The last word in the headline is not a typo for prepared. As weird as it sounds, printing may be the way to go with steak and other food prep, according to a report at Memphis CBS affiliate WREG.
The process involves using a 3-D printer and edible “ink.” The result is a steak made out of vegetable protein, which means it’s not only not a steak but fits into a vegan diet. Here’s a video of a “steak” being printed and cooked. Looks yummy, no?
This is a 3D-printed vegan steak. It takes about 10 minutes to print, two minutes to cook, and its inventor hopes the steak can take the place of beef steak because the vegan version is better for the environment. Would you give it a try? pic.twitter.com/yp9MIHTn5I
— WREG News Channel 3 (@3onyourside) March 1, 2019
Remarkably, this is not the first 3-D printed steak. According to Dezeen, in late 2018, Italian bioengineer Giuseppe independently came up with the technology for printing a meat-free steak, which reportedly “mimics the texture of beef.”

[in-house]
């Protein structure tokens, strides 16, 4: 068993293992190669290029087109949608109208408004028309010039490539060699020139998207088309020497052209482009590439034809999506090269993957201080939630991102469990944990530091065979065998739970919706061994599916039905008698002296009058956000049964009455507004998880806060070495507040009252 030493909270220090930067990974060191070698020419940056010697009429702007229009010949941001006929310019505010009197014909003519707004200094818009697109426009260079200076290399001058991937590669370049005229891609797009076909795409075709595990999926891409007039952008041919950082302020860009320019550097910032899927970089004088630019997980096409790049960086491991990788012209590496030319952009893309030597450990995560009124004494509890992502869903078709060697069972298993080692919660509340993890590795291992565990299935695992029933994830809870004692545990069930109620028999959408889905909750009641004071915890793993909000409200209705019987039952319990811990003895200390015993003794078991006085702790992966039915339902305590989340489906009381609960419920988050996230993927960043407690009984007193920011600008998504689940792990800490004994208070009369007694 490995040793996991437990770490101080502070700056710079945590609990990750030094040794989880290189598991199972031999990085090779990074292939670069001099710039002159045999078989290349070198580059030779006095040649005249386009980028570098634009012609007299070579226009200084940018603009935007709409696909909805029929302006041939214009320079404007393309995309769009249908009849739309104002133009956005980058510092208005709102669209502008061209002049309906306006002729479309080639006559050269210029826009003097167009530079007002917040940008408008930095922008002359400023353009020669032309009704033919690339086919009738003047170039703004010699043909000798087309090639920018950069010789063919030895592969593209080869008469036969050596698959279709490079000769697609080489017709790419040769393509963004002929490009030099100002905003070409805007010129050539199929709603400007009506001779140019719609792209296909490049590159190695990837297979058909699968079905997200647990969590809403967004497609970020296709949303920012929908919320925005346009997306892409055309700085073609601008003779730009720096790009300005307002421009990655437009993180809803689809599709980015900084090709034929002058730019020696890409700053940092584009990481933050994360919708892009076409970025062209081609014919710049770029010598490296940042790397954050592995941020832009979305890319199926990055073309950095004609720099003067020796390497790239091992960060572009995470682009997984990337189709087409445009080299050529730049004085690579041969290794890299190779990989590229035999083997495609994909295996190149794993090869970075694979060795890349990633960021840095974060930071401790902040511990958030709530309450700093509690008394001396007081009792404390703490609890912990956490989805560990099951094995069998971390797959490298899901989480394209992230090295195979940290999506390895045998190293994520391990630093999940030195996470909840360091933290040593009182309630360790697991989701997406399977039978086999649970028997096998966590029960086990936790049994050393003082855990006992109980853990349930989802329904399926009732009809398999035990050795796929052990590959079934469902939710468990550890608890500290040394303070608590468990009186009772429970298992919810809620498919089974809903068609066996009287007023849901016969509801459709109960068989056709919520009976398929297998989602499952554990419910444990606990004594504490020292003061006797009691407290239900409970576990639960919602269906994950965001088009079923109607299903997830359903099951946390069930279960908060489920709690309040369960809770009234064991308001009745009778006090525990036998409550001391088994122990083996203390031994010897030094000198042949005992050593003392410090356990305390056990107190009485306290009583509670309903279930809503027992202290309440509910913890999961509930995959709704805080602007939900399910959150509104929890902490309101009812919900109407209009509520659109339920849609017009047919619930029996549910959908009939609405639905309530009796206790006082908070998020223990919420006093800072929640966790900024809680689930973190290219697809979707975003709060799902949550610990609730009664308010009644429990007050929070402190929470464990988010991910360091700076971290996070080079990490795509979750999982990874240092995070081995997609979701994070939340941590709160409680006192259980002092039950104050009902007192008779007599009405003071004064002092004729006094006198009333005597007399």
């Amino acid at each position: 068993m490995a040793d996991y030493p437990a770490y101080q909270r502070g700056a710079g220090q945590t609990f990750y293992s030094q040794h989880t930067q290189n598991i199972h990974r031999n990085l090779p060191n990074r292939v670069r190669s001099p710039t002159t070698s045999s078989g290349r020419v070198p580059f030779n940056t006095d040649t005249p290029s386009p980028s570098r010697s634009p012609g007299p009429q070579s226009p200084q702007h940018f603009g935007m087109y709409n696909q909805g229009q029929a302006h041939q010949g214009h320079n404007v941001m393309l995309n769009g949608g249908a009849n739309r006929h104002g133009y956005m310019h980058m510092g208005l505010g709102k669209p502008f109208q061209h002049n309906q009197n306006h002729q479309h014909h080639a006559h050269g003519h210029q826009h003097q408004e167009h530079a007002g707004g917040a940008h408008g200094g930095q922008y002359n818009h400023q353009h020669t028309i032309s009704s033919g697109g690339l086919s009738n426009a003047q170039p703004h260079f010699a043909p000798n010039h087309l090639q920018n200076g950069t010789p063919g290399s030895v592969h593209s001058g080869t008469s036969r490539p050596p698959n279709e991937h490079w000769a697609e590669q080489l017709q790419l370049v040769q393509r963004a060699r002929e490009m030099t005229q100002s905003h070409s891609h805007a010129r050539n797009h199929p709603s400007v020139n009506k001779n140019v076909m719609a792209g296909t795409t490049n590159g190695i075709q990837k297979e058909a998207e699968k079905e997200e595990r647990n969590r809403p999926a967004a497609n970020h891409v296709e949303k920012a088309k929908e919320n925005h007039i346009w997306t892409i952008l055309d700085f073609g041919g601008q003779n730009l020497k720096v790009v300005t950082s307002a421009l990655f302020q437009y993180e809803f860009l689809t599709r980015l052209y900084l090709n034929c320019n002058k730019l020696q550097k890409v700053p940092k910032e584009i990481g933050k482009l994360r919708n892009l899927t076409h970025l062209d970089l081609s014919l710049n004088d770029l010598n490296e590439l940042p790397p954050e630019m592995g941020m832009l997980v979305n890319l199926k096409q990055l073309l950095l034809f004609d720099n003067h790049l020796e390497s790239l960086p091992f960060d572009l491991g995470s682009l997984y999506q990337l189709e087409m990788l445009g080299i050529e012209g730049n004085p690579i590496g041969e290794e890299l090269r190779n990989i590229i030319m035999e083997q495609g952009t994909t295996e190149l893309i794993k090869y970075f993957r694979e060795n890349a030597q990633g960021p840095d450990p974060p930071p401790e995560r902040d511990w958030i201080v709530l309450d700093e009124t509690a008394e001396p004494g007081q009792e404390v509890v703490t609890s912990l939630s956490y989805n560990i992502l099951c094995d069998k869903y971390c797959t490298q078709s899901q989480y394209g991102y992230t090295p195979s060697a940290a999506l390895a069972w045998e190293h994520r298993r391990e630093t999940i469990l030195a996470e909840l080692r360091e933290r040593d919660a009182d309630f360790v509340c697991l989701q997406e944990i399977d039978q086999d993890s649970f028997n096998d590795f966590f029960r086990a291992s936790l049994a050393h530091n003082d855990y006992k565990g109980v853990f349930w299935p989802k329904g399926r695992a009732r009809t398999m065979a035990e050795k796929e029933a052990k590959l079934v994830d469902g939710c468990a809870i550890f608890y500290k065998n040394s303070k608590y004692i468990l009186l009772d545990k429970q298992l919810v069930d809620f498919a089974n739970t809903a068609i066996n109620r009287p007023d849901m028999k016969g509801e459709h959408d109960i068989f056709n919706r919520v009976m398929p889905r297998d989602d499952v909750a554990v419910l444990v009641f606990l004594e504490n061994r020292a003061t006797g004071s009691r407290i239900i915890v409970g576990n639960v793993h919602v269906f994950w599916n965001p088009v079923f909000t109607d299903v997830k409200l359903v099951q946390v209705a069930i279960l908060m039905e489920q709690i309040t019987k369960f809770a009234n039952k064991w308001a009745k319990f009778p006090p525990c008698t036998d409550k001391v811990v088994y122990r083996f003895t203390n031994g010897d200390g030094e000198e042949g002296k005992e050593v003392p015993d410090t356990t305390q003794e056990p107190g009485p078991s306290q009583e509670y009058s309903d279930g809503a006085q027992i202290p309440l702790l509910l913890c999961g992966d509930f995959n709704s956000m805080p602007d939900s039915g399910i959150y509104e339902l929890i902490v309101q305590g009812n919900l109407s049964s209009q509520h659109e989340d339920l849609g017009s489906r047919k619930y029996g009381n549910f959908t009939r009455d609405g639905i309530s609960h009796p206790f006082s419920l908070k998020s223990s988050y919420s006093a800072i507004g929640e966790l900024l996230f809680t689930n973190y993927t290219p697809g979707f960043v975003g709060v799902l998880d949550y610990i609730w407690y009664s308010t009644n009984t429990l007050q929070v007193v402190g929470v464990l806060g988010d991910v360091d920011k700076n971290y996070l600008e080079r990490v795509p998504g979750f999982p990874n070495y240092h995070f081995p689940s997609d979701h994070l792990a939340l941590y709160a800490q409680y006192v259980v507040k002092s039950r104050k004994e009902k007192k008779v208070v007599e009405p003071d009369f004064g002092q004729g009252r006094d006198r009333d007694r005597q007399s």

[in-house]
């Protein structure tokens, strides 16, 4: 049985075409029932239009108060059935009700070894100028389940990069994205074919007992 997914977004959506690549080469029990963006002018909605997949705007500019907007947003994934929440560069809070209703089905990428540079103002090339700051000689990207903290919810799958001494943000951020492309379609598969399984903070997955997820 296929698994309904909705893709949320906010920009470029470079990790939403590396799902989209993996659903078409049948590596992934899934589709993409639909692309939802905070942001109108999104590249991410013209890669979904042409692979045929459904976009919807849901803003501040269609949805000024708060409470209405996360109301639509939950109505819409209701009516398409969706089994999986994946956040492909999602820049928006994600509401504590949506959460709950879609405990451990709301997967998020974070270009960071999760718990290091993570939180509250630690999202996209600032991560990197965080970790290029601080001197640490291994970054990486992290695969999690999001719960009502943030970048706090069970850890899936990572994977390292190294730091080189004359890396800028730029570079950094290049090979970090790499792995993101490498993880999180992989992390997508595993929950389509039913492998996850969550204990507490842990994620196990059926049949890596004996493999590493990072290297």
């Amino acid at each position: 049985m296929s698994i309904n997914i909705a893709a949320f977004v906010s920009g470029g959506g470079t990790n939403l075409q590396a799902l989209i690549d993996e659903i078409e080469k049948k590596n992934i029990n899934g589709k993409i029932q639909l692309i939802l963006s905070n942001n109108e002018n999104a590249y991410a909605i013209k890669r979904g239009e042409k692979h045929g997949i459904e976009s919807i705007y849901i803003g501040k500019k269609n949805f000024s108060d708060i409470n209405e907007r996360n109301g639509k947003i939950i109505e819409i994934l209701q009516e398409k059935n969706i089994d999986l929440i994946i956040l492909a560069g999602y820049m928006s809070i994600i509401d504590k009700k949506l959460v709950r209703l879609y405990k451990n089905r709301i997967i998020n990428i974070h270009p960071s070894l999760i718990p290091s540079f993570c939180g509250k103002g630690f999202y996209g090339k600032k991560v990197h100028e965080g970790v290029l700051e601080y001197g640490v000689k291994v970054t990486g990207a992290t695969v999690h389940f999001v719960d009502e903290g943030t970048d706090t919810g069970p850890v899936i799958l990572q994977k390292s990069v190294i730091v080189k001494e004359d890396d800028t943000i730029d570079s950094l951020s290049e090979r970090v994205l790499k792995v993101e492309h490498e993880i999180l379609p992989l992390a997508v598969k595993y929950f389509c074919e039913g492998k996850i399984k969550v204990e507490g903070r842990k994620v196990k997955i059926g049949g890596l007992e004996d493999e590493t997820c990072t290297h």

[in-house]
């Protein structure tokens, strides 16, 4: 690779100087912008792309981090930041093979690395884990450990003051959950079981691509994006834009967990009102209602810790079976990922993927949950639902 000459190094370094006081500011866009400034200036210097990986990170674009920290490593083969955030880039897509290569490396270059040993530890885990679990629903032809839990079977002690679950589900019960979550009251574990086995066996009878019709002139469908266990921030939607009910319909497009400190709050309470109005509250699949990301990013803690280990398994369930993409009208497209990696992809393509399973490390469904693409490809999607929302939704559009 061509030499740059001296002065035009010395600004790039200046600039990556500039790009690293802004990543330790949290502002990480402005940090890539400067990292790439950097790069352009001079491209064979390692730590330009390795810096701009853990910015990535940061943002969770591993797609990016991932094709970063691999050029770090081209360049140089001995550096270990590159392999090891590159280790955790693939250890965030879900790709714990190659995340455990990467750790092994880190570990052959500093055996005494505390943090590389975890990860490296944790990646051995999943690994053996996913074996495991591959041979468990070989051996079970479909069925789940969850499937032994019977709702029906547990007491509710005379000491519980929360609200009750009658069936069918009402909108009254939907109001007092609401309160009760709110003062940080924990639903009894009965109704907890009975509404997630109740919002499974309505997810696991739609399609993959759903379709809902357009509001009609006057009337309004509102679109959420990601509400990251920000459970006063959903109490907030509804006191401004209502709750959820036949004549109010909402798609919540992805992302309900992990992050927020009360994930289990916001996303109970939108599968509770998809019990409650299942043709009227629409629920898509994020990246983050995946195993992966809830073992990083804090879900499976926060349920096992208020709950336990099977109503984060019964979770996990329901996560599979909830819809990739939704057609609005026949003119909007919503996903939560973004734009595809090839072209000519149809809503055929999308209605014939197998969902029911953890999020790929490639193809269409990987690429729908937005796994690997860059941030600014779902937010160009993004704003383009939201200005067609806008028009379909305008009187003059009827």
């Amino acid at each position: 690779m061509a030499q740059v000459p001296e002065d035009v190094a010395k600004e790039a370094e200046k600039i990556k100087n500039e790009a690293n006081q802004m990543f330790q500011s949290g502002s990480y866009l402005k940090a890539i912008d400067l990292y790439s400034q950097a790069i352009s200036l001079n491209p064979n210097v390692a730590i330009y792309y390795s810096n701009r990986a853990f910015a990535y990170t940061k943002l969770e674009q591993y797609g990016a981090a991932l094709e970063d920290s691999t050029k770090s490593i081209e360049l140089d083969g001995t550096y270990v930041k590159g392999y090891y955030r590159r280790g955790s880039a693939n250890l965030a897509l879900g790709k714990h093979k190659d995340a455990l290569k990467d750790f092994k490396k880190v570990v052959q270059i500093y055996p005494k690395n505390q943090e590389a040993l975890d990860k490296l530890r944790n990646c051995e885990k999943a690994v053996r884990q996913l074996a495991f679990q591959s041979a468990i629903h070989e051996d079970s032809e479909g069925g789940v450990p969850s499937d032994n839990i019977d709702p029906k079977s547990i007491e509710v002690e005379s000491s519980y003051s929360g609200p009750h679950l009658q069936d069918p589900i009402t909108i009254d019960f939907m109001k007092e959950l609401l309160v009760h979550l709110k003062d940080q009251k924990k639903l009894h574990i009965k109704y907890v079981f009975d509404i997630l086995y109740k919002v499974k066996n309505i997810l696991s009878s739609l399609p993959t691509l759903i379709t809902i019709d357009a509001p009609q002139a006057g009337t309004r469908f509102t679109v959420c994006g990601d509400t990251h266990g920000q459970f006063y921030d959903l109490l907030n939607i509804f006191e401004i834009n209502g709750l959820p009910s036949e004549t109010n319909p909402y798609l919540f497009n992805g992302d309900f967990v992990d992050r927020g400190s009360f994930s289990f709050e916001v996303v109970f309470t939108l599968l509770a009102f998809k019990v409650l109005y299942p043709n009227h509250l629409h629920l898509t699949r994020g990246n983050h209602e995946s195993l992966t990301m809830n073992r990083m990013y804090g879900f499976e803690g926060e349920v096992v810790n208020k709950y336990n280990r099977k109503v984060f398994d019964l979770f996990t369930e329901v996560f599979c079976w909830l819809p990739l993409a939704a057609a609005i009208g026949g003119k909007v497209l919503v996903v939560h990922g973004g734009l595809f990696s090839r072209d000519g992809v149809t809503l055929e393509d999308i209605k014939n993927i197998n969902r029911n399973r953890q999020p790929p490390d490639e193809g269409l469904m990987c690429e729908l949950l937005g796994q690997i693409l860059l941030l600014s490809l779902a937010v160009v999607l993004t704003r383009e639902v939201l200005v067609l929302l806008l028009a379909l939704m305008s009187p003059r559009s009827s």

Vegan ingredients such as rice, peas and seaweed, which provide the amino acids needed for a healthy diet, are turned into a food paste that is 3D-printed to form a raw, steak-like substance.
Despite an abundance of meat-free products already on the market that taste similar to animal meats, Scionti found that these are limited to imitation burgers, chicken nuggets or meatballs. None of the offerings reproduce a piece of “fibrous flesh” such as steak or chicken breast.
Tempting as this all sounds, I can’t imagine that Ben & Jack’s or any of the other classic New York steak emporia are in fear of the competition or will be trading in their slabs of red meat for a 3-D printer.